Other big cats try to sever the airways or major vessels,
whereas jaguars try to crush the skull
and turn off the central nervous system.
the muscular predator spots something below,
but almost 10 feet above the water's surface,
even this water-loving cat's going to have a tough time
pulling in a catch.
Then the determined hunter does something unreal.
He leaps right off the bank, headfirst into the river.
When the water settles,
unbelievably the agile angler has nailed his target.
And it's no fish, it's a caiman,
a predator in his own right with fierce fighting moves.
ANTIN: Like any other crocodilian,
a caiman has mouthful of razor-sharp teeth
and a powerful bite.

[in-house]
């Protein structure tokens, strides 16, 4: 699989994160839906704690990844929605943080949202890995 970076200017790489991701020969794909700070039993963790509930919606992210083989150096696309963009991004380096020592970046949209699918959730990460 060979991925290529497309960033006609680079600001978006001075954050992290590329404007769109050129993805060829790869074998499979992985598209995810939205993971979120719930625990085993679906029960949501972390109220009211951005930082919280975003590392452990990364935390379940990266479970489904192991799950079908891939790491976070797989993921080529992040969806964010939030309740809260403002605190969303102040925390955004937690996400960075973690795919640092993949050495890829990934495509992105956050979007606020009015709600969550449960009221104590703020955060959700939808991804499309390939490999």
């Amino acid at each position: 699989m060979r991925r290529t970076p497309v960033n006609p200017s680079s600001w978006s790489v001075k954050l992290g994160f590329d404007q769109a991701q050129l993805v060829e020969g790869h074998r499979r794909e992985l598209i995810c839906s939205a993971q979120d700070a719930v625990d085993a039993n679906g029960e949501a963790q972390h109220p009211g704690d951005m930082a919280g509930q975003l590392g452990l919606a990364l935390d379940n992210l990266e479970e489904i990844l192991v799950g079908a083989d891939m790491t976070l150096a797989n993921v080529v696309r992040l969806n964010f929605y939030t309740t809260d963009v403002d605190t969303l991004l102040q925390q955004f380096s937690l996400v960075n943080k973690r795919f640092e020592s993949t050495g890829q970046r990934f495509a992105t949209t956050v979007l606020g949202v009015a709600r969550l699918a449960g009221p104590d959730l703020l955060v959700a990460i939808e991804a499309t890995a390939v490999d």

They're a legitimate force to be reckoned with.
WOMAN: Oh, my goodness me!
NARRATOR: But this hungry river cat's not giving up
his caiman first course.
As the reptile twists,
the jaguar presses down with his paw,
pinning his prey into the mud,
adjusting the grip of his powerful jaws.
WOMAN: Oh, God!
NARRATOR: And putting an end to the struggle.
And with incredible strength,
the victorious jaguar drags the catch of the day into the bushes
so he can dine in private.
Next, you think
you're sick of traffic...
...these raging roadblocks are
about to seriously lose it.
Plus it's an epic battle
of two undersea ninjas.
Who will end up on top?
See the shocking outcome
in this episode's Freeze Frame.
S. MERRITT: Oh, God, no!
NARRATOR: The crazy confrontations
and frightening outbursts keep coming